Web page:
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Old 02-24-07, 03:48 PM   #1
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Pro Bike, Pro Car?

Hi everyone,

I'm kinda new here, and I've been reading a bit and trying to lurk around before coming on and making an idiot of myself, but I suppose now's as good a time as any

I've been reading about the fight against sprawl, and living 48 miles from my work in a spread out town (hopefully remedying that at the end of my lease) I can understand that completely.

However, I've noticed that alot of the "cycling advocacy" seems to be less about promoting cycling and more about fighting driving.

Before I got my car (just bought one 4 months ago) I rode motorcycles to work for 6 years. If I take public transport, it's about 3 hours each way (to work 9, makes it a 15 hour day) vs about 90 minutes round-trip on the motorcycle. I got a motorcycle because it was inexpensive, easy on gas and the environment, I didn't have to deal with traffic (lane splitting is legal in CA, and safer everywhere) etc.

Now that I've decided to suck it up and at least try commuting again via public transport, except this time with the bicycle to get me to and from the train, I'm looking at the state of my town and how it's layed out and the way most drivers drive, and wondering what I can do to change this.

I've never thought that straight up confrontation with a larger group was the best idea, at least for me, so I'm trying to collect my thoughts before talking to the planning division and city council, in a way that shows how making a town that has better public transport and is more bicycle friendly is also better for those who drive.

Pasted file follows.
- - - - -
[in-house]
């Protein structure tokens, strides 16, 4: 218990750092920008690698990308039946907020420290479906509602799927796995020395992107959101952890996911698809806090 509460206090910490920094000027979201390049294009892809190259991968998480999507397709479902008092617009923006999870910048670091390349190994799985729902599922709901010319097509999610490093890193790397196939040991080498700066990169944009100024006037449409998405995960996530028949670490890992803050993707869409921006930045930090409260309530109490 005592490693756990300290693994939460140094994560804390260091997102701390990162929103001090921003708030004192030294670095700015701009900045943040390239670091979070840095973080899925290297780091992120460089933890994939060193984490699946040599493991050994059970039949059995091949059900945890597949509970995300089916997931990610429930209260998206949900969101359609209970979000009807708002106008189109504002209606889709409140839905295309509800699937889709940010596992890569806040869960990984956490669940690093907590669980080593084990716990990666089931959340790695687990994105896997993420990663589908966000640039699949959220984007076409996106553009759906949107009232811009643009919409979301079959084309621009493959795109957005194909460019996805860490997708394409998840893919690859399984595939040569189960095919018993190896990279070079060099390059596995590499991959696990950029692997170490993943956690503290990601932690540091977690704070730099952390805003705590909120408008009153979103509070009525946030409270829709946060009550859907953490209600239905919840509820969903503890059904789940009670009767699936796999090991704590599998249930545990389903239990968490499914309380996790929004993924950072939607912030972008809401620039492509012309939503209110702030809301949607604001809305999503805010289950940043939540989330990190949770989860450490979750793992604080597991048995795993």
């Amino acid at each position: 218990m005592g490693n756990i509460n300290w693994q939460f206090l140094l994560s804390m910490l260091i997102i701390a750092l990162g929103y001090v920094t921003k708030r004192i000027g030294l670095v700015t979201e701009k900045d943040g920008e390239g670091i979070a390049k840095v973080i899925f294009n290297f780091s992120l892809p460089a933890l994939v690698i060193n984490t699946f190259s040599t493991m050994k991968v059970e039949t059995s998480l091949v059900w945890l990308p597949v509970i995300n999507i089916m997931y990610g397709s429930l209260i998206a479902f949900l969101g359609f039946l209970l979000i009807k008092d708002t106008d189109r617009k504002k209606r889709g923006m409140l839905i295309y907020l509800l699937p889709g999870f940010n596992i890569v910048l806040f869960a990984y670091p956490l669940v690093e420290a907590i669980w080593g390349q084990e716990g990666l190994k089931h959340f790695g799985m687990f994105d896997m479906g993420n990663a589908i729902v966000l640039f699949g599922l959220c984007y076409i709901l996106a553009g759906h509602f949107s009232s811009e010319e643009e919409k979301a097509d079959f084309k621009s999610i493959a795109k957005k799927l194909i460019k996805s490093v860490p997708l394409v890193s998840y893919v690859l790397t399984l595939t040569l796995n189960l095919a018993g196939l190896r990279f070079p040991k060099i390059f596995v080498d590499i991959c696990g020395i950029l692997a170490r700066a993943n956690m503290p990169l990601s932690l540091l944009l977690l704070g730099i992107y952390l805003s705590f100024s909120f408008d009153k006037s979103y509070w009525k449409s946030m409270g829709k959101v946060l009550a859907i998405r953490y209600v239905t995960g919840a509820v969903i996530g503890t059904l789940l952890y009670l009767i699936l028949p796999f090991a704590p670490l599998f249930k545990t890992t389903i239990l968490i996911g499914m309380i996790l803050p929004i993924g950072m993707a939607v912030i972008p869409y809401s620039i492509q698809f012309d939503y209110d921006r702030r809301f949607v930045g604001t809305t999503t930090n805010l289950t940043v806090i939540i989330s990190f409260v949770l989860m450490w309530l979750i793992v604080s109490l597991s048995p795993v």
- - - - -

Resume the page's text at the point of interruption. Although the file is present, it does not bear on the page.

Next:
Obviously, it cuts down on congestion.

Obviously, it helps the environment.

Obviously, for a town which is trying to attract yuppie families (homes from the $800,000's) a good bicycle infrastructure could be seen as being better/safer for children who roam around on bicycles, as well as for families who want to ride together.

What else can I throw into the mix to help demonstrate the importance of bicycle friendly infrastructure (as a concept, regardless of if it's wider lanes, or bike paths, or bike lanes, looking for really basic advocacy concepts, not which method to go with at this point)

I know this is going to be a long fight, and I'm hoping to win people over to the cause early, and then as new areas are built out (they're building here ALL THE TIME) hope that they'll be built with bicycles in mind.

Who's had success planting these seeds in their community?

What did you do?


-- James
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Old 02-24-07, 04:18 PM   #2
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The way I would spin the issue is that you can't attract the most desirable kind of employers to town unless you have a good quality of life. Cost cutting employers in declining industries may be impressed by an ultra thrifty local government and an exploitable pool of cheap untrained labor, but the rising stars of business expect more.
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Old 02-24-07, 04:36 PM   #3
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Originally Posted by jbarros
However, I've noticed that alot of the "cycling advocacy" seems to be less about promoting cycling and more about fighting driving.
Some people need to have a bad guy to blame.
This is Africa, 1943. War spits out its violence overhead and the sandy graveyard swallows it up. Her name is King Nine, B-25, medium bomber, Twelfth Air Force. On a hot, still morning she took off from Tunisia to bomb the southern tip of Italy. An errant piece of flak tore a hole in a wing tank and, like a wounded bird, this is where she landed, not to return on this day, or any other day.
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